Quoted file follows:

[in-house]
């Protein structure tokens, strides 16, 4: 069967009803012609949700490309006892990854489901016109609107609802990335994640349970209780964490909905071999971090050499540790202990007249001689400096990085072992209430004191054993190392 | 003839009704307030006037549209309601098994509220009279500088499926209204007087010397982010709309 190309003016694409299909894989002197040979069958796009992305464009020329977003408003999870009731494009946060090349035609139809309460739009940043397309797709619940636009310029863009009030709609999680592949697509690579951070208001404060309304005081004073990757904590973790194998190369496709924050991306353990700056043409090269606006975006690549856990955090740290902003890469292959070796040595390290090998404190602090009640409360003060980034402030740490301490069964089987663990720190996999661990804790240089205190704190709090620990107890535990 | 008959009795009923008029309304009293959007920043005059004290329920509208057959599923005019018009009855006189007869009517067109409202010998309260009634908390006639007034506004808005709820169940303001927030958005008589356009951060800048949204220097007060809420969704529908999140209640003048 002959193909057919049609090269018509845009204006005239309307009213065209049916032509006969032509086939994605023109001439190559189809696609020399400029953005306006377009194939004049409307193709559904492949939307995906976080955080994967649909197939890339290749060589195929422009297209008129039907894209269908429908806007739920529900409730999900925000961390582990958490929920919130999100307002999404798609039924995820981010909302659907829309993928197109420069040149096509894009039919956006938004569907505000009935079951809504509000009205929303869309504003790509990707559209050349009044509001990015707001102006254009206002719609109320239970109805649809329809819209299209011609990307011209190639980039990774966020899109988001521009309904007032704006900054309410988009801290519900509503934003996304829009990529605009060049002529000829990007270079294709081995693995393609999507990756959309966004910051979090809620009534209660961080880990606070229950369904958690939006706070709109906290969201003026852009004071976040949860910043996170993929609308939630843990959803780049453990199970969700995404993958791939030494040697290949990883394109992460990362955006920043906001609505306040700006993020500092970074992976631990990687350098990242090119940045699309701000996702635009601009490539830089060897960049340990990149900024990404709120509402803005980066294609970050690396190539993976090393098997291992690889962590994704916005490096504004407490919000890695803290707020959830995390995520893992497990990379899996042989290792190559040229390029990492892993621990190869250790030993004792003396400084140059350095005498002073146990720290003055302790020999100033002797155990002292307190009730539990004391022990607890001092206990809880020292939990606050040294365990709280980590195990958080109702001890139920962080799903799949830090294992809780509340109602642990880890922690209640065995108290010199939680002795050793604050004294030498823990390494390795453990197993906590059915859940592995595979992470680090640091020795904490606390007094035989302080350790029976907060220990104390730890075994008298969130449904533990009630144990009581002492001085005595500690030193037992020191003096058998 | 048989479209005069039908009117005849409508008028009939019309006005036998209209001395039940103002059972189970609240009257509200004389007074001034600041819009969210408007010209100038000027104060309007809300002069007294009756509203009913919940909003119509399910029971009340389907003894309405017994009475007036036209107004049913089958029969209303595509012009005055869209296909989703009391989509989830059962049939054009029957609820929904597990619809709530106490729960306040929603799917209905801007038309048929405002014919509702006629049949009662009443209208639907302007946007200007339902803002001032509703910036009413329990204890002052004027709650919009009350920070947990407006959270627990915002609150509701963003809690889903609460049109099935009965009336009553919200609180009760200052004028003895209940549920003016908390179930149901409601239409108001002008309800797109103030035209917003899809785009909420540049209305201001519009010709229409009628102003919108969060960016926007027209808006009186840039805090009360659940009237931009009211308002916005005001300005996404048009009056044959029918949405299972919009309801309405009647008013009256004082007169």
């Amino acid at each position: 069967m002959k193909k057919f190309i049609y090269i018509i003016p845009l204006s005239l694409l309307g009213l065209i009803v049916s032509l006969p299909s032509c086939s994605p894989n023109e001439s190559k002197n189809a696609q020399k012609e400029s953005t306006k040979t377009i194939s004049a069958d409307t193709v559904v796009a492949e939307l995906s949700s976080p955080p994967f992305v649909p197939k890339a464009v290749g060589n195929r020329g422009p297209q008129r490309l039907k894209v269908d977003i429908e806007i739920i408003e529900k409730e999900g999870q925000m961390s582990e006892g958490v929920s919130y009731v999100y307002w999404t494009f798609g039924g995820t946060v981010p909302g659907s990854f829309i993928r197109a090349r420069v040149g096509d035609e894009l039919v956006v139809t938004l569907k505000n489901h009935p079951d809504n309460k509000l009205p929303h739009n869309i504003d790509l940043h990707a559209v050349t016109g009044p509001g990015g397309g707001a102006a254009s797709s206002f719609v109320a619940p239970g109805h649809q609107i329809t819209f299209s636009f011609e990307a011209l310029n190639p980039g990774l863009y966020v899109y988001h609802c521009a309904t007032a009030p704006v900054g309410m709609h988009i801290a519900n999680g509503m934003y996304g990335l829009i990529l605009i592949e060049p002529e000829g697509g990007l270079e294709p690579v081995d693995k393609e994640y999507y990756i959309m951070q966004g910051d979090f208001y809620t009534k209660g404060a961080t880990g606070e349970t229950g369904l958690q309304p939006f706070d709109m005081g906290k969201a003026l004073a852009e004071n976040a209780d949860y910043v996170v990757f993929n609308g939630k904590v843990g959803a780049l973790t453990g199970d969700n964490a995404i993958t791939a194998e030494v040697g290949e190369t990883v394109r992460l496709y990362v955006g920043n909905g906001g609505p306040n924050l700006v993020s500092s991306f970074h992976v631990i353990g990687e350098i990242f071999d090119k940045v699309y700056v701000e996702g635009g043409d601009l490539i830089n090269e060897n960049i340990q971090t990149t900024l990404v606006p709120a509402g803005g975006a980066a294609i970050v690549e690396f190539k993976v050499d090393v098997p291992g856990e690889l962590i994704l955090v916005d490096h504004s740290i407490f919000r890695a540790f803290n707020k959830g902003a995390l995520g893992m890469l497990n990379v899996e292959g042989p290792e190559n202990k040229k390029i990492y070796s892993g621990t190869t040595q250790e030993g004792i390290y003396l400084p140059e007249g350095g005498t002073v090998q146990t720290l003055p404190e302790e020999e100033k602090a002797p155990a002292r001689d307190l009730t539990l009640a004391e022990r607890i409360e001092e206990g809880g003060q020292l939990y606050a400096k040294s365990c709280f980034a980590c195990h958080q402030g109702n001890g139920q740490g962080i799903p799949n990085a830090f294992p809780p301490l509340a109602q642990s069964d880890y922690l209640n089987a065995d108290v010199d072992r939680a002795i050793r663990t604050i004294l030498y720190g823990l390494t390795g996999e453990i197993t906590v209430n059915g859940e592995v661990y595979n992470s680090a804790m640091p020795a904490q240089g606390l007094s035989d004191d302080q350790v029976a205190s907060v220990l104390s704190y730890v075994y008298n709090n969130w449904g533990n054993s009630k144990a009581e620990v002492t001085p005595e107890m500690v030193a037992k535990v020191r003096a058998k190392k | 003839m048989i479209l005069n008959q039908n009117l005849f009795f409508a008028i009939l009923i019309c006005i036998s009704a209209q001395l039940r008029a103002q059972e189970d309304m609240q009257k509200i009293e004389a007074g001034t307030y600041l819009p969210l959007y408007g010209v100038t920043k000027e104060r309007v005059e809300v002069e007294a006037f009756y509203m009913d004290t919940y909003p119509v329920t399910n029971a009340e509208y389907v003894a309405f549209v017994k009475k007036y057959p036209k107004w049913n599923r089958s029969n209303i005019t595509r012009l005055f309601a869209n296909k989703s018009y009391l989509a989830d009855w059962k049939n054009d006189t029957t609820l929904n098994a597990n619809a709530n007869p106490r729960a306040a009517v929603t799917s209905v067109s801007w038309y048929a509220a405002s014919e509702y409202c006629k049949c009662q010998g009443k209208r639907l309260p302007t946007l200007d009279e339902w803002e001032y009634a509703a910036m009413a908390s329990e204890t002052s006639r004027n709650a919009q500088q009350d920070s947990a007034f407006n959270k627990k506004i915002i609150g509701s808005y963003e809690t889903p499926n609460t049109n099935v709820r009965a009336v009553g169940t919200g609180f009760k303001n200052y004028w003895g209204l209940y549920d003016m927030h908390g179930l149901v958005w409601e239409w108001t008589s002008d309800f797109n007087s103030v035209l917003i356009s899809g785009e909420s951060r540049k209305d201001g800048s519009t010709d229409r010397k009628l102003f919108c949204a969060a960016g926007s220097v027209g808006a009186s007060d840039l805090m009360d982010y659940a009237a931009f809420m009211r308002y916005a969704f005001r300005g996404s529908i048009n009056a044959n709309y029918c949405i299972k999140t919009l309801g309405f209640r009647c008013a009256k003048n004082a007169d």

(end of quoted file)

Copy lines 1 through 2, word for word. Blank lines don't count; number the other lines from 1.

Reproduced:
[in-house]
């Protein structure tokens, strides 16, 4: 069967009803012609949700490309006892990854489901016109609107609802990335994640349970209780964490909905071999971090050499540790202990007249001689400096990085072992209430004191054993190392 | 003839009704307030006037549209309601098994509220009279500088499926209204007087010397982010709309 190309003016694409299909894989002197040979069958796009992305464009020329977003408003999870009731494009946060090349035609139809309460739009940043397309797709619940636009310029863009009030709609999680592949697509690579951070208001404060309304005081004073990757904590973790194998190369496709924050991306353990700056043409090269606006975006690549856990955090740290902003890469292959070796040595390290090998404190602090009640409360003060980034402030740490301490069964089987663990720190996999661990804790240089205190704190709090620990107890535990 | 008959009795009923008029309304009293959007920043005059004290329920509208057959599923005019018009009855006189007869009517067109409202010998309260009634908390006639007034506004808005709820169940303001927030958005008589356009951060800048949204220097007060809420969704529908999140209640003048 002959193909057919049609090269018509845009204006005239309307009213065209049916032509006969032509086939994605023109001439190559189809696609020399400029953005306006377009194939004049409307193709559904492949939307995906976080955080994967649909197939890339290749060589195929422009297209008129039907894209269908429908806007739920529900409730999900925000961390582990958490929920919130999100307002999404798609039924995820981010909302659907829309993928197109420069040149096509894009039919956006938004569907505000009935079951809504509000009205929303869309504003790509990707559209050349009044509001990015707001102006254009206002719609109320239970109805649809329809819209299209011609990307011209190639980039990774966020899109988001521009309904007032704006900054309410988009801290519900509503934003996304829009990529605009060049002529000829990007270079294709081995693995393609999507990756959309966004910051979090809620009534209660961080880990606070229950369904958690939006706070709109906290969201003026852009004071976040949860910043996170993929609308939630843990959803780049453990199970969700995404993958791939030494040697290949990883394109992460990362955006920043906001609505306040700006993020500092970074992976631990990687350098990242090119940045699309701000996702635009601009490539830089060897960049340990990149900024990404709120509402803005980066294609970050690396190539993976090393098997291992690889962590994704916005490096504004407490919000890695803290707020959830995390995520893992497990990379899996042989290792190559040229390029990492892993621990190869250790030993004792003396400084140059350095005498002073146990720290003055302790020999100033002797155990002292307190009730539990004391022990607890001092206990809880020292939990606050040294365990709280980590195990958080109702001890139920962080799903799949830090294992809780509340109602642990880890922690209640065995108290010199939680002795050793604050004294030498823990390494390795453990197993906590059915859940592995595979992470680090640091020795904490606390007094035989302080350790029976907060220990104390730890075994008298969130449904533990009630144990009581002492001085005595500690030193037992020191003096058998 | 048989479209005069039908009117005849409508008028009939019309006005036998209209001395039940103002059972189970609240009257509200004389007074001034600041819009969210408007010209100038000027104060309007809300002069007294009756509203009913919940909003119509399910029971009340389907003894309405017994009475007036036209107004049913089958029969209303595509012009005055869209296909989703009391989509989830059962049939054009029957609820929904597990619809709530106490729960306040929603799917209905801007038309048929405002014919509702006629049949009662009443209208639907302007946007200007339902803002001032509703910036009413329990204890002052004027709650919009009350920070947990407006959270627990915002609150509701963003809690889903609460049109099935009965009336009553919200609180009760200052004028003895209940549920003016908390179930149901409601239409108001002008309800797109103030035209917003899809785009909420540049209305201001519009010709229409009628102003919108969060960016926007027209808006009186840039805090009360659940009237931009009211308002916005005001300005996404048009009056044959029918949405299972919009309801309405009647008013009256004082007169």